“Riding on a white horse was the man himself, Emperor Titus Mede II. Every man took a knee in the presence of His Eminence, but he said to us, 'Please, stand, brave Legionaries. It is I who should be bowing to you. Your ceaseless bravery has kept our Empire from falling to these invaders. But all hope is not lost. Ready yourselves, because we are preparing our counter-attack. We will retake the Imperial City, and I will be on the field of battle alongside you.' We raised our blades skyward in solidarity and gave a hearty battle cry at hearing the Emperor's inspiring words, knowing that we were not going to let the Dominion win without a fight.
“First into the fight were the Legions from Hammerfell, under General Decianus. They came in from the west, surprising the Dominion forces garrisoning the city. Next were General Jonna's soldiers from Skyrim, advancing on the city from Cheydinhal. With the Dominion lines scattered and in disarray, our group with His Eminence leading the charge, broke down the gates to the city. We fought for two days to retake the city. Jonna's Legion held the Red Ring road, while Decianus' Legion reinforced us after we were inside.
“What I didn't know is that my brothers, Gharnol and Lobnar, were in Decianus' rear guard. Gharnol became separated from his unit during a rout, and was surrounded by the enemy. Rather than be taken prisoner, he chose to make a stand. He killed nearly a dozen Dominion soldiers before he was finally felled. Lobnar was part of the shield wall that secured our rear as we fought our way to the White-Gold tower. They held strong, but by sheer misfortune, an archer's arrow found a hole the size of a man's fist in the wall, and it pierced Lobnar's neck. He bled out before he could be tended to, and he joined his brother in Malacath's stronghold of valor, eternal in death in the Ashpit.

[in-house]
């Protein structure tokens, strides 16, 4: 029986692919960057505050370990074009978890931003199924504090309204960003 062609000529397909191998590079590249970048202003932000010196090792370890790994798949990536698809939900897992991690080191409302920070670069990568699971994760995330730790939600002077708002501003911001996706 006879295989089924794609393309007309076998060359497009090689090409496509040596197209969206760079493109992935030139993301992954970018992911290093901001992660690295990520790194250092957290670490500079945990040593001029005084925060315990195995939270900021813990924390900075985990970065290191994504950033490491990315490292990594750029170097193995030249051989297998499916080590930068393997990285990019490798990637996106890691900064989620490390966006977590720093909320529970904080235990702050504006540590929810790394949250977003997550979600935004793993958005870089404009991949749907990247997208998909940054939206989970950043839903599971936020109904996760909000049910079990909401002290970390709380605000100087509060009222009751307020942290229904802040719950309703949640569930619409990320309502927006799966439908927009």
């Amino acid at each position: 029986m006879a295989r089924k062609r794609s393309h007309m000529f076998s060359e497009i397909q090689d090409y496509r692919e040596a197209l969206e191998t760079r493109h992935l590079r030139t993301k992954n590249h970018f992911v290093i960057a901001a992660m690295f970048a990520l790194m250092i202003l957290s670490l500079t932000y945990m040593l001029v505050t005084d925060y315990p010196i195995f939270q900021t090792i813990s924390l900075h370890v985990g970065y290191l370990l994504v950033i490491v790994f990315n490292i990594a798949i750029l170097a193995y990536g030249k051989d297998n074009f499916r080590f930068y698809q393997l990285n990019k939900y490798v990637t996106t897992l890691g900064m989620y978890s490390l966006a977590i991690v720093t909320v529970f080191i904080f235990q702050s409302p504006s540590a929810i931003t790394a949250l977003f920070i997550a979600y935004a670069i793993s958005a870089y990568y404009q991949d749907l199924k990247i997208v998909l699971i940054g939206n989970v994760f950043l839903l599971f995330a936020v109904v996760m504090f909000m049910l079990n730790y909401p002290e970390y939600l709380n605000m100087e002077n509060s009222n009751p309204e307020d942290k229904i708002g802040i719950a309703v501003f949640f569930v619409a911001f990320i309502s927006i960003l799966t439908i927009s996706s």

“As you know, of course, we were ultimately victorious in reclaiming the city from the Dominion. I was there when Naarifin was hanged from the top of the White-Gold tower. It was a glorious sight to see, even if the city was practically in ruins. But seeing the body of that bastard swing as his soldiers surrendered in the streets was, well, there really is no way to describe the feeling I felt. The White-Gold Concordat was signed not much longer after that, putting an official end to the war.
“When I learned of the deaths of my brothers, not to mention how disgraced the Empire was with the terms of the peace treaty, the pride I felt at the reclamation of the Imperial City was soon gone. It was a victory, yes, but at such a heavy cost. I could not bear to return home. That victory felt more like defeat to me. So, since our culture dictates to return victorious or not at all, I never returned home. Of course, not that it mattered. Look around, the Dominion burned it. I didn't have a home to return to. So I left Cyrodiil entirely and made a fresh start in Skyrim. You know the rest, of course.”
“That's a lot to take in all at once, Karnag. I had no idea you had seen so much bloodshed.”
“When I left this place, I was a fresh-faced boy. But war changes you. I've seen things that keep me awake at night, thirty years later. I don't want to talk about this anymore, if you don't mind.” She nodded silently, and we walked further into the ruins of the stronghold.

The smell of burning was still fresh in the air, so many years later. It stung my eyes, as every step we took kicked up more soot into the air. The buildings were just as I remembered them, albeit collapsed and burned. Dominating the ruin is what remains of the longhouse. It is where my father and all of his wives slept. And the favored of his children, of course. But not me. Father never believed I would ever be anything more than a whelp. I was the weakest, the most timid. He blamed it on my mother, never wanting to recognize his own faults. Nothing was ever his fault.
The surrounding huts were still somewhat intact. The Dominion hadn’t bothered to loot the place when they burned it. The forge was still where I remembered it, its fire long dead. My mother’s alchemy shack, never used after she was killed, still stood. The small pen for the goats and the chickens was cinders, but you could still see where the fence posts once stood. “It’s...eerie. It’s so quiet,” Lyanna remarked. “It used to be a lively place. We had many people living here. And lots of livestock. It was...home.” I couldn’t help it anymore and let out a sniffle, and a single tear fell down my face. “I used to sleep here.”
“In the stable?”
“Yeah. I slept with the animals.”
“Because my father despised me. I was never allowed to sleep in the longhouse.”
“Why did he never accept you, Karnag?”
“Because you were just like your mother!” a raspy voice bellowed behind us. We both whipped around, and my crossbow was in my hands in a second. But I didn’t bother to shoulder it.